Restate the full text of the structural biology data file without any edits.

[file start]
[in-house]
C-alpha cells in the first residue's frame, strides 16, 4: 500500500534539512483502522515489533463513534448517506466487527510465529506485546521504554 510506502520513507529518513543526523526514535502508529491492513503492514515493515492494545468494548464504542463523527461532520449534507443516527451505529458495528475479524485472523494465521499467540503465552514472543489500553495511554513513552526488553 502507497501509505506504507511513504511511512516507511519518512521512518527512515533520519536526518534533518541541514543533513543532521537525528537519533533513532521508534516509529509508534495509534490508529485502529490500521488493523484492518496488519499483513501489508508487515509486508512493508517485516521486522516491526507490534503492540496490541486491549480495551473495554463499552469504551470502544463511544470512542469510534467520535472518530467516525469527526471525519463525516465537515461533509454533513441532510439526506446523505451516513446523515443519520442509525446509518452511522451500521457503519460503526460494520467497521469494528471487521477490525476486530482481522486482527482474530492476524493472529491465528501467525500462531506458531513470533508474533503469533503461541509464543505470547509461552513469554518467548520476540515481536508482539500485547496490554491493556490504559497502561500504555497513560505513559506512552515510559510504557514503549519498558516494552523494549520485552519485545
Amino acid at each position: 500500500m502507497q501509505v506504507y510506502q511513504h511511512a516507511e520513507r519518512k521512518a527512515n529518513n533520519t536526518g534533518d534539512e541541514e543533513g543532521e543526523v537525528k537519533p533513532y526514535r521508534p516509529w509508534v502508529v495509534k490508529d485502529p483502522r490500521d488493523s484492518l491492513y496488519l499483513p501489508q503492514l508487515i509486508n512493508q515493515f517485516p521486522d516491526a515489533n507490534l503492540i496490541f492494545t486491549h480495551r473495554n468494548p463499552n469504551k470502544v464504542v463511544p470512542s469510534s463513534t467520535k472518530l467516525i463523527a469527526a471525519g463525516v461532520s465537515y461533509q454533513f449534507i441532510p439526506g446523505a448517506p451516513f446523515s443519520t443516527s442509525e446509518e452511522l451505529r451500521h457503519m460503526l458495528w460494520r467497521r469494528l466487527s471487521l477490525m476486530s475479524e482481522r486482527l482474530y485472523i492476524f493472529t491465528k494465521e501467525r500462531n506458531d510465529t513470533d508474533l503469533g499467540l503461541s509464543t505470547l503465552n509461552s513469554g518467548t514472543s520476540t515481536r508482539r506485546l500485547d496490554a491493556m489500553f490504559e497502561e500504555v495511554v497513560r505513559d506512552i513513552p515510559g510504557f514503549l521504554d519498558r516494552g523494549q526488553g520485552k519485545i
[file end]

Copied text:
[in-house]
C-alpha cells in the first residue's frame, strides 16, 4: 500500500534539512483502522515489533463513534448517506466487527510465529506485546521504554 510506502520513507529518513543526523526514535502508529491492513503492514515493515492494545468494548464504542463523527461532520449534507443516527451505529458495528475479524485472523494465521499467540503465552514472543489500553495511554513513552526488553 502507497501509505506504507511513504511511512516507511519518512521512518527512515533520519536526518534533518541541514543533513543532521537525528537519533533513532521508534516509529509508534495509534490508529485502529490500521488493523484492518496488519499483513501489508508487515509486508512493508517485516521486522516491526507490534503492540496490541486491549480495551473495554463499552469504551470502544463511544470512542469510534467520535472518530467516525469527526471525519463525516465537515461533509454533513441532510439526506446523505451516513446523515443519520442509525446509518452511522451500521457503519460503526460494520467497521469494528471487521477490525476486530482481522486482527482474530492476524493472529491465528501467525500462531506458531513470533508474533503469533503461541509464543505470547509461552513469554518467548520476540515481536508482539500485547496490554491493556490504559497502561500504555497513560505513559506512552515510559510504557514503549519498558516494552523494549520485552519485545
Amino acid at each position: 500500500m502507497q501509505v506504507y510506502q511513504h511511512a516507511e520513507r519518512k521512518a527512515n529518513n533520519t536526518g534533518d534539512e541541514e543533513g543532521e543526523v537525528k537519533p533513532y526514535r521508534p516509529w509508534v502508529v495509534k490508529d485502529p483502522r490500521d488493523s484492518l491492513y496488519l499483513p501489508q503492514l508487515i509486508n512493508q515493515f517485516p521486522d516491526a515489533n507490534l503492540i496490541f492494545t486491549h480495551r473495554n468494548p463499552n469504551k470502544v464504542v463511544p470512542s469510534s463513534t467520535k472518530l467516525i463523527a469527526a471525519g463525516v461532520s465537515y461533509q454533513f449534507i441532510p439526506g446523505a448517506p451516513f446523515s443519520t443516527s442509525e446509518e452511522l451505529r451500521h457503519m460503526l458495528w460494520r467497521r469494528l466487527s471487521l477490525m476486530s475479524e482481522r486482527l482474530y485472523i492476524f493472529t491465528k494465521e501467525r500462531n506458531d510465529t513470533d508474533l503469533g499467540l503461541s509464543t505470547l503465552n509461552s513469554g518467548t514472543s520476540t515481536r508482539r506485546l500485547d496490554a491493556m489500553f490504559e497502561e500504555v495511554v497513560r505513559d506512552i513513552p515510559g510504557f514503549l521504554d519498558r516494552g523494549q526488553g520485552k519485545i